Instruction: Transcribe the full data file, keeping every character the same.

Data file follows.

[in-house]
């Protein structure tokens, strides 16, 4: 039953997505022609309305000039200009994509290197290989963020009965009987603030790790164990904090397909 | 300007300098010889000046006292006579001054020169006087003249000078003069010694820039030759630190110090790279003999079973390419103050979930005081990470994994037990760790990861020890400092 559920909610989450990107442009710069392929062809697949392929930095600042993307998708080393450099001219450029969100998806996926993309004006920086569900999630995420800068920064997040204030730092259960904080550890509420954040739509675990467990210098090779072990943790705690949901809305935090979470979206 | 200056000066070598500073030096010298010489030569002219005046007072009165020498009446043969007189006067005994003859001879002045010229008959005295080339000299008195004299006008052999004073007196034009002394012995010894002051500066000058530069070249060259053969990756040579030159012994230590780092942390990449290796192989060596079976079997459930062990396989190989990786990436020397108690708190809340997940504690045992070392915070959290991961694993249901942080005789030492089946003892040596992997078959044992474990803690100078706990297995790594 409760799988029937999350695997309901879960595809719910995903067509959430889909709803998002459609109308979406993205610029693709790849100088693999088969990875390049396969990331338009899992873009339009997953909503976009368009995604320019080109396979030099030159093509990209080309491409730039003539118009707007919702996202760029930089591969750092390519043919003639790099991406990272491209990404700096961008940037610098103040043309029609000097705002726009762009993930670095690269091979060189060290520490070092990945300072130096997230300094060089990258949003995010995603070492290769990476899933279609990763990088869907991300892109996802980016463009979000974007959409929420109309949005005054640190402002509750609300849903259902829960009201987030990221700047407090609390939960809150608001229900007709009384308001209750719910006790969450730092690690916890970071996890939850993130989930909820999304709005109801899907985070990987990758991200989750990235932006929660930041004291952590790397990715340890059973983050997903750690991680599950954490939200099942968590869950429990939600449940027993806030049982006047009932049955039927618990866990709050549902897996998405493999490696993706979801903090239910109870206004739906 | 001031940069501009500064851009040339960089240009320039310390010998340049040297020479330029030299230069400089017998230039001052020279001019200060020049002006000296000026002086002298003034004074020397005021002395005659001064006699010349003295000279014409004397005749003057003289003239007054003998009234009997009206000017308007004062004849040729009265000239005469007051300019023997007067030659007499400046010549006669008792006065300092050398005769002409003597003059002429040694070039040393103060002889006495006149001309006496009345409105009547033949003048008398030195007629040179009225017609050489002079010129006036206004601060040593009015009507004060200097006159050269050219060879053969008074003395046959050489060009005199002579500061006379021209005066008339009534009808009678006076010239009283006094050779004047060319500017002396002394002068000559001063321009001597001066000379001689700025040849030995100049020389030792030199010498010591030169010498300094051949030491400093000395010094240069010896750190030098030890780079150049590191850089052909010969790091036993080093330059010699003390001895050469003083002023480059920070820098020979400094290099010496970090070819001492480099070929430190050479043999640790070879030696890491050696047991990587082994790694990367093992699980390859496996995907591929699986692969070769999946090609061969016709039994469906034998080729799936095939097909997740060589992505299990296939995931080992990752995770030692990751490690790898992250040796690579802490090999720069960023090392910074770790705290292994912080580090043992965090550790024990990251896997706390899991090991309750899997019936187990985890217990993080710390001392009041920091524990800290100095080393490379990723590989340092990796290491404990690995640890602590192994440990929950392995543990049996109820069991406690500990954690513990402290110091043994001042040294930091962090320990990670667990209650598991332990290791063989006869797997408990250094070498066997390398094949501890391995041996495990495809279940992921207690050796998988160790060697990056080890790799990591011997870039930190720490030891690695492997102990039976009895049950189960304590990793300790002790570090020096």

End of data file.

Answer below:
[in-house]
């Protein structure tokens, strides 16, 4: 039953997505022609309305000039200009994509290197290989963020009965009987603030790790164990904090397909 | 300007300098010889000046006292006579001054020169006087003249000078003069010694820039030759630190110090790279003999079973390419103050979930005081990470994994037990760790990861020890400092 559920909610989450990107442009710069392929062809697949392929930095600042993307998708080393450099001219450029969100998806996926993309004006920086569900999630995420800068920064997040204030730092259960904080550890509420954040739509675990467990210098090779072990943790705690949901809305935090979470979206 | 200056000066070598500073030096010298010489030569002219005046007072009165020498009446043969007189006067005994003859001879002045010229008959005295080339000299008195004299006008052999004073007196034009002394012995010894002051500066000058530069070249060259053969990756040579030159012994230590780092942390990449290796192989060596079976079997459930062990396989190989990786990436020397108690708190809340997940504690045992070392915070959290991961694993249901942080005789030492089946003892040596992997078959044992474990803690100078706990297995790594 409760799988029937999350695997309901879960595809719910995903067509959430889909709803998002459609109308979406993205610029693709790849100088693999088969990875390049396969990331338009899992873009339009997953909503976009368009995604320019080109396979030099030159093509990209080309491409730039003539118009707007919702996202760029930089591969750092390519043919003639790099991406990272491209990404700096961008940037610098103040043309029609000097705002726009762009993930670095690269091979060189060290520490070092990945300072130096997230300094060089990258949003995010995603070492290769990476899933279609990763990088869907991300892109996802980016463009979000974007959409929420109309949005005054640190402002509750609300849903259902829960009201987030990221700047407090609390939960809150608001229900007709009384308001209750719910006790969450730092690690916890970071996890939850993130989930909820999304709005109801899907985070990987990758991200989750990235932006929660930041004291952590790397990715340890059973983050997903750690991680599950954490939200099942968590869950429990939600449940027993806030049982006047009932049955039927618990866990709050549902897996998405493999490696993706979801903090239910109870206004739906 | 001031940069501009500064851009040339960089240009320039310390010998340049040297020479330029030299230069400089017998230039001052020279001019200060020049002006000296000026002086002298003034004074020397005021002395005659001064006699010349003295000279014409004397005749003057003289003239007054003998009234009997009206000017308007004062004849040729009265000239005469007051300019023997007067030659007499400046010549006669008792006065300092050398005769002409003597003059002429040694070039040393103060002889006495006149001309006496009345409105009547033949003048008398030195007629040179009225017609050489002079010129006036206004601060040593009015009507004060200097006159050269050219060879053969008074003395046959050489060009005199002579500061006379021209005066008339009534009808009678006076010239009283006094050779004047060319500017002396002394002068000559001063321009001597001066000379001689700025040849030995100049020389030792030199010498010591030169010498300094051949030491400093000395010094240069010896750190030098030890780079150049590191850089052909010969790091036993080093330059010699003390001895050469003083002023480059920070820098020979400094290099010496970090070819001492480099070929430190050479043999640790070879030696890491050696047991990587082994790694990367093992699980390859496996995907591929699986692969070769999946090609061969016709039994469906034998080729799936095939097909997740060589992505299990296939995931080992990752995770030692990751490690790898992250040796690579802490090999720069960023090392910074770790705290292994912080580090043992965090550790024990990251896997706390899991090991309750899997019936187990985890217990993080710390001392009041920091524990800290100095080393490379990723590989340092990796290491404990690995640890602590192994440990929950392995543990049996109820069991406690500990954690513990402290110091043994001042040294930091962090320990990670667990209650598991332990290791063989006869797997408990250094070498066997390398094949501890391995041996495990495809279940992921207690050796998988160790060697990056080890790799990591011997870039930190720490030891690695492997102990039976009895049950189960304590990793300790002790570090020096």